Medications – Medicine which is known and recognized to be damaging to hearing is known as “Ototoxic medicine”. There are times when infection or complications from birth may necessitate these medications being used in spite of the risk. Aminoglycoside antibiotics are known as ototoxic and include gentamycin, kanamycin, streptomycin, and tobramycin. The risk is increased if multiple rounds of antibiotics are used and if they are used in conjunction with other medications.
Can I damage my baby’s hearing in the womb?
There is not one definite answer to this question. Here are the outlines of what we know about sound in the womb.
- Sudden loud noises may startle a baby and cause increased activity for a short while after the sound. However, a study done in the Netherlands and published in The Lancet showed that while foetus’s first reacted to a new sound, they became ‘used’ to or habituated to sound in the womb, showing decreased sensitivity when exposed to the sound repeatedly.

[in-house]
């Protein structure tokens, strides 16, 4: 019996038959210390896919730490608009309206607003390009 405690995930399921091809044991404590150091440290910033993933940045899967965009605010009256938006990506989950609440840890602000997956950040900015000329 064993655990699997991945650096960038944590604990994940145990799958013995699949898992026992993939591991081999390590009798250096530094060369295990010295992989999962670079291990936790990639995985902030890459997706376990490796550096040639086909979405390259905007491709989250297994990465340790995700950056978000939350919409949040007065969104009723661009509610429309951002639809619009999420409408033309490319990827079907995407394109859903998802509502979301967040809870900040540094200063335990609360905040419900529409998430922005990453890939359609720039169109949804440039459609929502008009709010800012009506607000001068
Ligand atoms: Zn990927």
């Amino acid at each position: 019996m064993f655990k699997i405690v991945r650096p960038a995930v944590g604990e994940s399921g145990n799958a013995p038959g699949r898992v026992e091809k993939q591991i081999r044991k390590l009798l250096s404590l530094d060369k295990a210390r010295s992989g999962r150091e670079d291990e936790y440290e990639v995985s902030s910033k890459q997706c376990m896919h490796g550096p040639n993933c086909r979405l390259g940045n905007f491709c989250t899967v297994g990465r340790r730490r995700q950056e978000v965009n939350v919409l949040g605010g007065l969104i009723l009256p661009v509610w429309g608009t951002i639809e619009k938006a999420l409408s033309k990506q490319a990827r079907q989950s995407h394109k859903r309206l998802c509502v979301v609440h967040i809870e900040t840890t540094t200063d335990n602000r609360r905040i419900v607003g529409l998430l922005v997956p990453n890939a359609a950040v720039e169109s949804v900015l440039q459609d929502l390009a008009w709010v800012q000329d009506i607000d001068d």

- Amniotic fluid and the uterine wall acts as a buffer zone between the womb and the outside world of sound for your baby. This fluid fills the baby’s ears and works to muffle high frequency sounds.
- Sounds in the 150 decibels and up range have the potential to negatively affect hearing in the womb as does continuous noise over 90-100 decibels. It ought to be noted that these are the same volume levels which can and do cause preventable hearing loss in children and adults.
- It has also been highly recommended that you do not place earphones or speakers directly onto your skin in the pursuit of playing your unborn child some music as this may result in damage to the featus’ hearing capabilities.
What can I do to protect my baby’s hearing before it is born?